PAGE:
Asthma symptoms include coughing, wheezing, a tight feeling in the chest and trouble breathing.… More

  • Chronic Obstructive Pulmonary Disease (COPD)

    COPD includes conditions such as emphysema, chronic bronchitis and chronic asthma.… More

  • Lung Cancer


    When abnormal malignant cells divide and grow in an uncontrolled fashion in the lung tissue, a cancer results.… More PDF

  • Lung Function Tests

    You may be advised to take lung function tests to find out how much air moves in and out as you breathe.… More

  • Bronchoscopy



    During this test, a thin flexible tube with a camera at the tip is passed through the nose and windpipe to view the air passages in the lungs. Usually we give an injection of a sedative medication first and put local anaesthetic in the nose and throat (local anaesthetic gel… More

  • Spirometers



    Spirometry is a test which measures the speed at which your lungs can be filled and emptied of air.  It can be used to diagnose problems of breathing and monitor the usefulness of treatment.… More

  • Peak Flow Meter

    This is a small hand-held device that can measure what is happening in your lungs.  You measure your peak flow by blowing  as hard and fast as possible into the meter, and is particularly useful in measuring how well your asthma is controlled.  You will be shown how to use… More

  • Blood Gas Tests

    A small amount of blood is taken from an artery in your wrist and measures the amount of oxygen and carbon dioxide in your blood.… More

  • Chest X-ray

    A chest X-ray takes a picture of your lungs and heart and chest wall.… More

  • Computer Tomography (CT) Scan

    A CT scan can see much more detail than with a normal X-ray.… More

  • Fine Needle Aspirate

    A sample of a lung lesion can be obtained by putting a thin needle through the chest wall into the lesion.… More

  • Skin Allergy Testing

    It sometimes helps to know whether a person has allergies to common things breathed in and sometimes to food products.… More

  • Immunotherapy

    It is sometimes possible to treat troublesome allergies with a series of injections of small doses of the thing you are allergic to.… More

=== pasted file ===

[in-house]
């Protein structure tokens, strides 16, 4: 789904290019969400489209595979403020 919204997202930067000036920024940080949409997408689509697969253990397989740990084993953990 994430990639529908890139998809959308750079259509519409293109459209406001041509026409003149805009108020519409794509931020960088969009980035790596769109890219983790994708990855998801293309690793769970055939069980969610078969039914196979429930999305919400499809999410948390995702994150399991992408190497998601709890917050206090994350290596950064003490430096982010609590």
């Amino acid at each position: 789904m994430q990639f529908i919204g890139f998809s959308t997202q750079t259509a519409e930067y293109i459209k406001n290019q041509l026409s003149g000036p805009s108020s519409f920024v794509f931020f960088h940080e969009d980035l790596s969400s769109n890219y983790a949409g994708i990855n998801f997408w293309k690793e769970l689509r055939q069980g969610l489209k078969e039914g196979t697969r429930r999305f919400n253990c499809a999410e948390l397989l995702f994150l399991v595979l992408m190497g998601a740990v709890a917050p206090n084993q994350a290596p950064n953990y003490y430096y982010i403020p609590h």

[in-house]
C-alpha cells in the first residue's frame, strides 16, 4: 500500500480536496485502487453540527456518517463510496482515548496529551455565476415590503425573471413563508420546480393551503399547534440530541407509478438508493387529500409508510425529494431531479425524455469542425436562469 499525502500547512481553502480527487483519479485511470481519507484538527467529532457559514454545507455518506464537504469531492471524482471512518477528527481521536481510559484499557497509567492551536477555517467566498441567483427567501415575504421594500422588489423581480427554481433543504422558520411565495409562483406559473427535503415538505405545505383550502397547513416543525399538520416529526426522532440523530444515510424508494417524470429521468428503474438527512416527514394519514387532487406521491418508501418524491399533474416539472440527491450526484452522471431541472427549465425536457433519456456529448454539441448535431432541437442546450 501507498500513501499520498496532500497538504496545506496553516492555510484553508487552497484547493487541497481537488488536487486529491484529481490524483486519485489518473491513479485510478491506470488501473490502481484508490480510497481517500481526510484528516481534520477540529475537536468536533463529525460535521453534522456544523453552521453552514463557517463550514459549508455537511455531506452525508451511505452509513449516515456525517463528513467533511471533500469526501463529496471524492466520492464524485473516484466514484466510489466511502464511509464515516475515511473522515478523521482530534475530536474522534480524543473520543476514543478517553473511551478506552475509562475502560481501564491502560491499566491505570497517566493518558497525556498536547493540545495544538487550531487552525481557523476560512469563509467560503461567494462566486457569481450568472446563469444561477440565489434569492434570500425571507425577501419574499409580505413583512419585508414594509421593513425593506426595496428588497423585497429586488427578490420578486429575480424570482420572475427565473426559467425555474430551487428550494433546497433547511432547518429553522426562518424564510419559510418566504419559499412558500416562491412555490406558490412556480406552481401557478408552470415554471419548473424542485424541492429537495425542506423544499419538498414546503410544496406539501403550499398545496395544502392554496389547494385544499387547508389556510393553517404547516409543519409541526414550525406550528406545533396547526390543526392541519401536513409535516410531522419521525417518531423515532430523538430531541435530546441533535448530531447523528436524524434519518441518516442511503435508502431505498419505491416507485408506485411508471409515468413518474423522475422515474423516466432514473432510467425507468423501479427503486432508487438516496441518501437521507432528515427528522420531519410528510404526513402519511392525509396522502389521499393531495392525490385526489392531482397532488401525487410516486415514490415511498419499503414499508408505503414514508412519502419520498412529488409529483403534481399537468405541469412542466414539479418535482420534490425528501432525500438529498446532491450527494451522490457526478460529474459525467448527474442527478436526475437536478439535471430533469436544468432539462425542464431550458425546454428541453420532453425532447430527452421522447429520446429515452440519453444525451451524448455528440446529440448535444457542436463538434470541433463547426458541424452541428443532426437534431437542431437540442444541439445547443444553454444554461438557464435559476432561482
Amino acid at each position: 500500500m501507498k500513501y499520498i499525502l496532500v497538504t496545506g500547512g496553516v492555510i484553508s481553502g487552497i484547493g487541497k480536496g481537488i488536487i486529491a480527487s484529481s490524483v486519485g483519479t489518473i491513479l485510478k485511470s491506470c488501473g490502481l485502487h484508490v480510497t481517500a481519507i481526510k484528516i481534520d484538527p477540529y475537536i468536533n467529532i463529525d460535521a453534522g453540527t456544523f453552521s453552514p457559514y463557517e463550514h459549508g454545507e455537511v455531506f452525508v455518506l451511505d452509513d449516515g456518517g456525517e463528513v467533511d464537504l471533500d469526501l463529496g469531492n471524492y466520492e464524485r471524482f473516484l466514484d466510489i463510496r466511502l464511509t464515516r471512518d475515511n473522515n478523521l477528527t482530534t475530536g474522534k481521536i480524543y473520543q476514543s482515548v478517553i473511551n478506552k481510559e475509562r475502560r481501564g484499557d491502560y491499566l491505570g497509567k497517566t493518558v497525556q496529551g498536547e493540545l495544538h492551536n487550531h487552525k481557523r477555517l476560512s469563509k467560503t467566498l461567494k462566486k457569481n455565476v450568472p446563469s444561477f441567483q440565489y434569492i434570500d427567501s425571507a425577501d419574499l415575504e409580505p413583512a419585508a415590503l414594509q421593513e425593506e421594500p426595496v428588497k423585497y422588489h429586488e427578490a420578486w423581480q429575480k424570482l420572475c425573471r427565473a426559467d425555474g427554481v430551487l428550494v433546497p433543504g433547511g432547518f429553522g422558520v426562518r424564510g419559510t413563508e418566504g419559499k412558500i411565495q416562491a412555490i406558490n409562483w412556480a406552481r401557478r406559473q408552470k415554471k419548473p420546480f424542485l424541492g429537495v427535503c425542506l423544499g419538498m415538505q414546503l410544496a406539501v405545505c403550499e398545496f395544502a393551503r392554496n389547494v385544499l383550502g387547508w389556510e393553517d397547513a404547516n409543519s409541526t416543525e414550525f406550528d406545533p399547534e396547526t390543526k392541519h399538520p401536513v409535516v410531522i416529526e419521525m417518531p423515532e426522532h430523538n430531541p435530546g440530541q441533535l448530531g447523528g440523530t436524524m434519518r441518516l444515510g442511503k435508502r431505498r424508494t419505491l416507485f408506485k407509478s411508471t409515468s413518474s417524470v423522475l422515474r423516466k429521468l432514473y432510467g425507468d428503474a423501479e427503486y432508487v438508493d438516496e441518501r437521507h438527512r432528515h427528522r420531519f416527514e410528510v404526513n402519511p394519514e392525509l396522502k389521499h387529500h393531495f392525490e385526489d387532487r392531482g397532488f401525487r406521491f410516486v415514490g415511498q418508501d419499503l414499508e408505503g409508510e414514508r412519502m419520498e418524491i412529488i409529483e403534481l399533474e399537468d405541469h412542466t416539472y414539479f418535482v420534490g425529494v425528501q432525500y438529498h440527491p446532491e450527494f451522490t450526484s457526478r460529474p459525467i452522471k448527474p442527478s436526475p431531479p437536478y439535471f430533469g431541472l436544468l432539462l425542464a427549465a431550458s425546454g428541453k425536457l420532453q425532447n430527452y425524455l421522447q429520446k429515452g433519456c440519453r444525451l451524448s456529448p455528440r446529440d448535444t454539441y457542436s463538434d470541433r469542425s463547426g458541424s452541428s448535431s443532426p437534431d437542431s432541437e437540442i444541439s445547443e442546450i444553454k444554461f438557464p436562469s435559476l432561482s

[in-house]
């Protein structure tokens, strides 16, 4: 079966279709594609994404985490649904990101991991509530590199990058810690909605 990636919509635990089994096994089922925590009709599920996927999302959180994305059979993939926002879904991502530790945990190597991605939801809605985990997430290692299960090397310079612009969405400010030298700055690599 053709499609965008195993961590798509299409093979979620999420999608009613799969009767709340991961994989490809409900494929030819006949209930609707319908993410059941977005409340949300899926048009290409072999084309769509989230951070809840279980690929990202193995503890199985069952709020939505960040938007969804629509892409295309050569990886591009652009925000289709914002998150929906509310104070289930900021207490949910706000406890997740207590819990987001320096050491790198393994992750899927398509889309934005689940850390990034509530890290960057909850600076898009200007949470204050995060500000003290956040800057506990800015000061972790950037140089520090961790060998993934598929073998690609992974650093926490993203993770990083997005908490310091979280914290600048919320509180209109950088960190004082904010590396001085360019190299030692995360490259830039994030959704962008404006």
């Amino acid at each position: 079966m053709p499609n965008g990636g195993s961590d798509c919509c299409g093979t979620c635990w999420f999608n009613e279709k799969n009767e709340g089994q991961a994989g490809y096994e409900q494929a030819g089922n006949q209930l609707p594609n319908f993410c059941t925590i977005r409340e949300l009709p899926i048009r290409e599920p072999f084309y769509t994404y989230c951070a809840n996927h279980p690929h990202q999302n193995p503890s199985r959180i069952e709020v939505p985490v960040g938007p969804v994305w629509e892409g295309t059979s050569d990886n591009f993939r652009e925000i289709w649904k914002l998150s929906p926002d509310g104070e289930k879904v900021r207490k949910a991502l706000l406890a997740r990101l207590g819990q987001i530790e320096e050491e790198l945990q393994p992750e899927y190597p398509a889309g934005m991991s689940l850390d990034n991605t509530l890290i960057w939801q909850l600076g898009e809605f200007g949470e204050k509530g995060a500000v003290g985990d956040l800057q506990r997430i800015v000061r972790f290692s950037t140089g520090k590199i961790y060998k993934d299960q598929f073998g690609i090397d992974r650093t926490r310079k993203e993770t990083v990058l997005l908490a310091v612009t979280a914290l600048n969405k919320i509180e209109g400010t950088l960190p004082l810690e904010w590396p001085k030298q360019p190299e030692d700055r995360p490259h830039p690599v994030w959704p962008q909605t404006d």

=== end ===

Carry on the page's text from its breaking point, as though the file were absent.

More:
• Sleep Studies

    When you are seen in the Sleep Clinic, careful questioning about your symptoms is the most useful thing.… More PDF

  • Useful Information Links

    The following are very good general information sites for respiratory diseases and problems… More

  • Bronchial Challenge (Provocation) Tests

    This is a group of tests we do to see whether a person's lung air passages (the bronchi) are more sensitive than is normal.… More

Charges

If you are eligible for funded health care, then in most instances the services provided by the Respiratory Department will be at no charge. However, we have to charge for some breathing tests that are not done for clinical reasons (i.e. to sort out a health disorder).

Examples are: deciding on suitability of occupations (e.g. a person with past asthma applying for the armed forces) or the safety of a recreational activity (e.g. an asthma sufferer wanting to dive). If you are coming to the Lab for reasons like the above, please ask the staff first whether there is to be a charge and how much.

Click here to view Eligibility criteria for funded healthcare

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For information about visiting hours, refreshments, public transport, parking, accommodation, pharmacy, security, charges etc at Wellington Hospital please click on the link Wellington Hospital.

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Contact Details

Please call this number if you wish to enquire about an appointment

Respiratory Medicine Dept
Clinical Measurement Unit
Wellington Regional Hospital
Riddiford Street
Newtown
Wellington 6021

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Street Address

Respiratory Medicine Dept
Clinical Measurement Unit
Wellington Regional Hospital
Riddiford Street
Newtown
Wellington 6021

Postal Address

Wellington Hospital
Private Bag 7902
Wellington South

This page was last updated at 11:49AM on December 7, 2015. This information is reviewed and edited by Capital & Coast DHB Respiratory Service.